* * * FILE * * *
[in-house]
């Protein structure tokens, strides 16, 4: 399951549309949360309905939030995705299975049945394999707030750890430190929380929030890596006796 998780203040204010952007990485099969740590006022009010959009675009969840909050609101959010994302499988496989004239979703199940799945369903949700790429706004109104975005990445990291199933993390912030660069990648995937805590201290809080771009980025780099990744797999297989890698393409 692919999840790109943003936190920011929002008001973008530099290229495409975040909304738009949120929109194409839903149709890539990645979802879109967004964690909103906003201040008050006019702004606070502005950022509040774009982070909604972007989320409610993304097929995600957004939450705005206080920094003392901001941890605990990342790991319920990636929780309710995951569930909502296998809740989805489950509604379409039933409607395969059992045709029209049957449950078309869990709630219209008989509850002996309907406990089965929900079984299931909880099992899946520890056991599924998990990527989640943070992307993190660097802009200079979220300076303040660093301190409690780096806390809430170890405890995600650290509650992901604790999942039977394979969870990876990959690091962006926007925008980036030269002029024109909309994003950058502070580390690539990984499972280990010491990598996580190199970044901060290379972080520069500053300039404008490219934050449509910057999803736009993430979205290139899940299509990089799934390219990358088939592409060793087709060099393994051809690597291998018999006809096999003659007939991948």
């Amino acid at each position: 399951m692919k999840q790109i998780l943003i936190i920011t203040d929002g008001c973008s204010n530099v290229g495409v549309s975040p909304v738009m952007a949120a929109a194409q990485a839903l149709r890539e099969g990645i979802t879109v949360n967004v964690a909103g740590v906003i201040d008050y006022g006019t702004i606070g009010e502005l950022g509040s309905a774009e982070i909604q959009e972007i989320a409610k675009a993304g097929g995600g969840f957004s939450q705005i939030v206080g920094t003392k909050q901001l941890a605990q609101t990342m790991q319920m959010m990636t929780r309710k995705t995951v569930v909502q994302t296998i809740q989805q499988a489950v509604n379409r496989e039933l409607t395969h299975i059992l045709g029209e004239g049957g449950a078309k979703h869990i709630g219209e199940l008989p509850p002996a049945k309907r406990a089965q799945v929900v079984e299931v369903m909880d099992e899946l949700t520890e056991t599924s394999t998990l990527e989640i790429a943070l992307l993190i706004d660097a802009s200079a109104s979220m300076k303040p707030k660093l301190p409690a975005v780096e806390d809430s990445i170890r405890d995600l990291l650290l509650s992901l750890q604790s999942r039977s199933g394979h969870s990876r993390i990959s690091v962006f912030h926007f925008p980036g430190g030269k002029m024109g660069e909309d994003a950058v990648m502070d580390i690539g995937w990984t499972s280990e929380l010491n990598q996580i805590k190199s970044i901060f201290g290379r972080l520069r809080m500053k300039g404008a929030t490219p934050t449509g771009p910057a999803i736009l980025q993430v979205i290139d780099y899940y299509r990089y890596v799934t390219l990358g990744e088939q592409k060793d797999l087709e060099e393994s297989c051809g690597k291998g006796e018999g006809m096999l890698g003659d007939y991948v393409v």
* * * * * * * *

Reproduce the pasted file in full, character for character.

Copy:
[in-house]
């Protein structure tokens, strides 16, 4: 399951549309949360309905939030995705299975049945394999707030750890430190929380929030890596006796 998780203040204010952007990485099969740590006022009010959009675009969840909050609101959010994302499988496989004239979703199940799945369903949700790429706004109104975005990445990291199933993390912030660069990648995937805590201290809080771009980025780099990744797999297989890698393409 692919999840790109943003936190920011929002008001973008530099290229495409975040909304738009949120929109194409839903149709890539990645979802879109967004964690909103906003201040008050006019702004606070502005950022509040774009982070909604972007989320409610993304097929995600957004939450705005206080920094003392901001941890605990990342790991319920990636929780309710995951569930909502296998809740989805489950509604379409039933409607395969059992045709029209049957449950078309869990709630219209008989509850002996309907406990089965929900079984299931909880099992899946520890056991599924998990990527989640943070992307993190660097802009200079979220300076303040660093301190409690780096806390809430170890405890995600650290509650992901604790999942039977394979969870990876990959690091962006926007925008980036030269002029024109909309994003950058502070580390690539990984499972280990010491990598996580190199970044901060290379972080520069500053300039404008490219934050449509910057999803736009993430979205290139899940299509990089799934390219990358088939592409060793087709060099393994051809690597291998018999006809096999003659007939991948």
């Amino acid at each position: 399951m692919k999840q790109i998780l943003i936190i920011t203040d929002g008001c973008s204010n530099v290229g495409v549309s975040p909304v738009m952007a949120a929109a194409q990485a839903l149709r890539e099969g990645i979802t879109v949360n967004v964690a909103g740590v906003i201040d008050y006022g006019t702004i606070g009010e502005l950022g509040s309905a774009e982070i909604q959009e972007i989320a409610k675009a993304g097929g995600g969840f957004s939450q705005i939030v206080g920094t003392k909050q901001l941890a605990q609101t990342m790991q319920m959010m990636t929780r309710k995705t995951v569930v909502q994302t296998i809740q989805q499988a489950v509604n379409r496989e039933l409607t395969h299975i059992l045709g029209e004239g049957g449950a078309k979703h869990i709630g219209e199940l008989p509850p002996a049945k309907r406990a089965q799945v929900v079984e299931v369903m909880d099992e899946l949700t520890e056991t599924s394999t998990l990527e989640i790429a943070l992307l993190i706004d660097a802009s200079a109104s979220m300076k303040p707030k660093l301190p409690a975005v780096e806390d809430s990445i170890r405890d995600l990291l650290l509650s992901l750890q604790s999942r039977s199933g394979h969870s990876r993390i990959s690091v962006f912030h926007f925008p980036g430190g030269k002029m024109g660069e909309d994003a950058v990648m502070d580390i690539g995937w990984t499972s280990e929380l010491n990598q996580i805590k190199s970044i901060f201290g290379r972080l520069r809080m500053k300039g404008a929030t490219p934050t449509g771009p910057a999803i736009l980025q993430v979205i290139d780099y899940y299509r990089y890596v799934t390219l990358g990744e088939q592409k060793d797999l087709e060099e393994s297989c051809g690597k291998g006796e018999g006809m096999l890698g003659d007939y991948v393409v």